Klogene’s drug development platform is based on small molecule compounds that enhance the expression of the Klotho gene. Current funding supports pre-clinical work on Alzheimer’s disease. Additional indications will be targeted over time.
The Klotho gene was discovered by Dr. Makoto Kuro-o and he named it after the goddess Clotho, Zeus’ daughter, who spins the thread of life. Klotho is a large protein produced in the kidney and brain that acts as a circulating growth factor. Klotho-deficient mice show many signs of human aging including cognitive decline, synaptic loss, abnormal CNS myelin, osteoporosis, atherosclerosis and die prematurely. Mice with increased levels of Klotho live 30% longer, are healthier and smarter.
Dr. Carmela Abraham’s (Klogene founder) team at Boston University School of Medicine was the first to show in 2003 that Klotho levels are lower in the aged brain. Klotho levels are also decreased in the cerebral spinal fluid of Alzheimer’s disease (AD) and multiple sclerosis (MS) patients. In contrast, increased levels of Klotho are associated with improved cognition in humans and mice. Dr. Abraham suggested in 2005 that enhancing Klotho expression has the potential to become a novel therapeutic for age related and other neurodegenerative diseases. See list of Dr. Carmela Abraham’s relevant publications in the last decade on the “Science” page of this website.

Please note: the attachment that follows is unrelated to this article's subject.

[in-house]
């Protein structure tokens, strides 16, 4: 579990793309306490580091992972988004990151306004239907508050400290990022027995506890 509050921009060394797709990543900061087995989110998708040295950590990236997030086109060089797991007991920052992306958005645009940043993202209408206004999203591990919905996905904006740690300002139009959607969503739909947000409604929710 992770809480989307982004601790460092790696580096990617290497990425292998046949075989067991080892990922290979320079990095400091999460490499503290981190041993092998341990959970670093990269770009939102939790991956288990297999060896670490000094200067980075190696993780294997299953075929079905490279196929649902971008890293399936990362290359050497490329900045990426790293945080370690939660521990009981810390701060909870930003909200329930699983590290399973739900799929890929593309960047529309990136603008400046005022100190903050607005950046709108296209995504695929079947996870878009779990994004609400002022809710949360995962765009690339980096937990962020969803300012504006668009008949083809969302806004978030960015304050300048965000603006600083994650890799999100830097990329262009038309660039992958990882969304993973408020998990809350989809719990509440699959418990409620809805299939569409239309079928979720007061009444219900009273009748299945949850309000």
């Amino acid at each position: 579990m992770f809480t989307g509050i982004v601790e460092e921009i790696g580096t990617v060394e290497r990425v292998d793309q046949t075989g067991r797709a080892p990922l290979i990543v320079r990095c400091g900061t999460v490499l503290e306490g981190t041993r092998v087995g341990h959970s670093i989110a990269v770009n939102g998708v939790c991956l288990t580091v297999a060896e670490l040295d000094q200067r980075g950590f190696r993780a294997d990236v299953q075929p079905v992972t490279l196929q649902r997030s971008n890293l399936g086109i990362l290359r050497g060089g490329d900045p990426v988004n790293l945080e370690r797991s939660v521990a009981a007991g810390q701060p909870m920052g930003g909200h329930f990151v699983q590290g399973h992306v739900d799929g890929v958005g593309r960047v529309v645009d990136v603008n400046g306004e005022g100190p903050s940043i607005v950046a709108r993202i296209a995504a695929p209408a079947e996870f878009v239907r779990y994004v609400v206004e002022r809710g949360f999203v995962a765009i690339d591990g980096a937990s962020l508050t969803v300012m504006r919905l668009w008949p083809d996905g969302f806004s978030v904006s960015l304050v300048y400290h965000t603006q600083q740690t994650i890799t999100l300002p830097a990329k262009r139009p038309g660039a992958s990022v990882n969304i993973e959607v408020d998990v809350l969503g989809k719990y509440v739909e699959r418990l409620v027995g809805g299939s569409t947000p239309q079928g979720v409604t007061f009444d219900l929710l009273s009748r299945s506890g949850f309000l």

In addition to central nervous system (CNS) research on the benefits of Klotho which started at the Boston University School of Medicine, several other academic and industry labs have published papers on the potential of Klotho as a therapeutic in acute kidney injury and chronic kidney disease (AKI/CKD), certain cancers, diabetes, muscle wasting, atherosclerosis, arteriosclerosis, high blood pressure, stroke, and many other diseases.
There are currently a number of issued patents and patent applications (industry and academia) on the use of Klotho protein or its fragments as a therapeutic, as well as Klotho gene therapy. A number of pharmaceutical/biotech companies are in pre-clinical development, targeting some of the indications mentioned.
In contrast to the above, Klogene’s approach is small molecule based. The list of potential target indications includes all of the above and more. The National Institute of Health / National Institute of Aging is currently funding Klogene’s pre-clinical work with a focus on Alzheimer’s disease.
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